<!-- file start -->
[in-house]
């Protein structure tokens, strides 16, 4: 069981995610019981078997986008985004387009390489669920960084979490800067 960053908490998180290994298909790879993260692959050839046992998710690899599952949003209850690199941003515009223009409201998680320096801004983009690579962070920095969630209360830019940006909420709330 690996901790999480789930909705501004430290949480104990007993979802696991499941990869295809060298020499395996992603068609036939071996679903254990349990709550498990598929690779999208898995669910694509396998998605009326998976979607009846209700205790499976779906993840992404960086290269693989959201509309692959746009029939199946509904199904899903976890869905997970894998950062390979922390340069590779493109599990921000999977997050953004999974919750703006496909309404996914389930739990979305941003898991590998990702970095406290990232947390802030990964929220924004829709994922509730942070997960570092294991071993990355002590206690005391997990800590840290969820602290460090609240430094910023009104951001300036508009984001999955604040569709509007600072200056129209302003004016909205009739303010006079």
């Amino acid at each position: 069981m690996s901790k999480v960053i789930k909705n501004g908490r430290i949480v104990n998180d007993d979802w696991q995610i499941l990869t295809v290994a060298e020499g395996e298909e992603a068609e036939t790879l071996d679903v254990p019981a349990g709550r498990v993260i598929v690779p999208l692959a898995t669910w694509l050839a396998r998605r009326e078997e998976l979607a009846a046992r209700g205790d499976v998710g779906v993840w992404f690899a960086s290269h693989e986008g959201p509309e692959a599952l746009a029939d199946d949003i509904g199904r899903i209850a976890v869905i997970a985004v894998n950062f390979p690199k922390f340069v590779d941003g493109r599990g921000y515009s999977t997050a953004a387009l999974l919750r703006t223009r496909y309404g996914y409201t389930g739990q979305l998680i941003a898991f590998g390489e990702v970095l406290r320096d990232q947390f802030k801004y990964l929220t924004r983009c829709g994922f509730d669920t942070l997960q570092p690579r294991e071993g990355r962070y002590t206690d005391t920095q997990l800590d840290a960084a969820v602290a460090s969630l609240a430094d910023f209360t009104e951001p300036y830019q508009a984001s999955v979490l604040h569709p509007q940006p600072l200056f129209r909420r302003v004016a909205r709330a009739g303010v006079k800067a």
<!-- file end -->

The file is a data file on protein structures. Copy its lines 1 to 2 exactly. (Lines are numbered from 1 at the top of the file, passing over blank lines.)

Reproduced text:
[in-house]
């Protein structure tokens, strides 16, 4: 069981995610019981078997986008985004387009390489669920960084979490800067 960053908490998180290994298909790879993260692959050839046992998710690899599952949003209850690199941003515009223009409201998680320096801004983009690579962070920095969630209360830019940006909420709330 690996901790999480789930909705501004430290949480104990007993979802696991499941990869295809060298020499395996992603068609036939071996679903254990349990709550498990598929690779999208898995669910694509396998998605009326998976979607009846209700205790499976779906993840992404960086290269693989959201509309692959746009029939199946509904199904899903976890869905997970894998950062390979922390340069590779493109599990921000999977997050953004999974919750703006496909309404996914389930739990979305941003898991590998990702970095406290990232947390802030990964929220924004829709994922509730942070997960570092294991071993990355002590206690005391997990800590840290969820602290460090609240430094910023009104951001300036508009984001999955604040569709509007600072200056129209302003004016909205009739303010006079």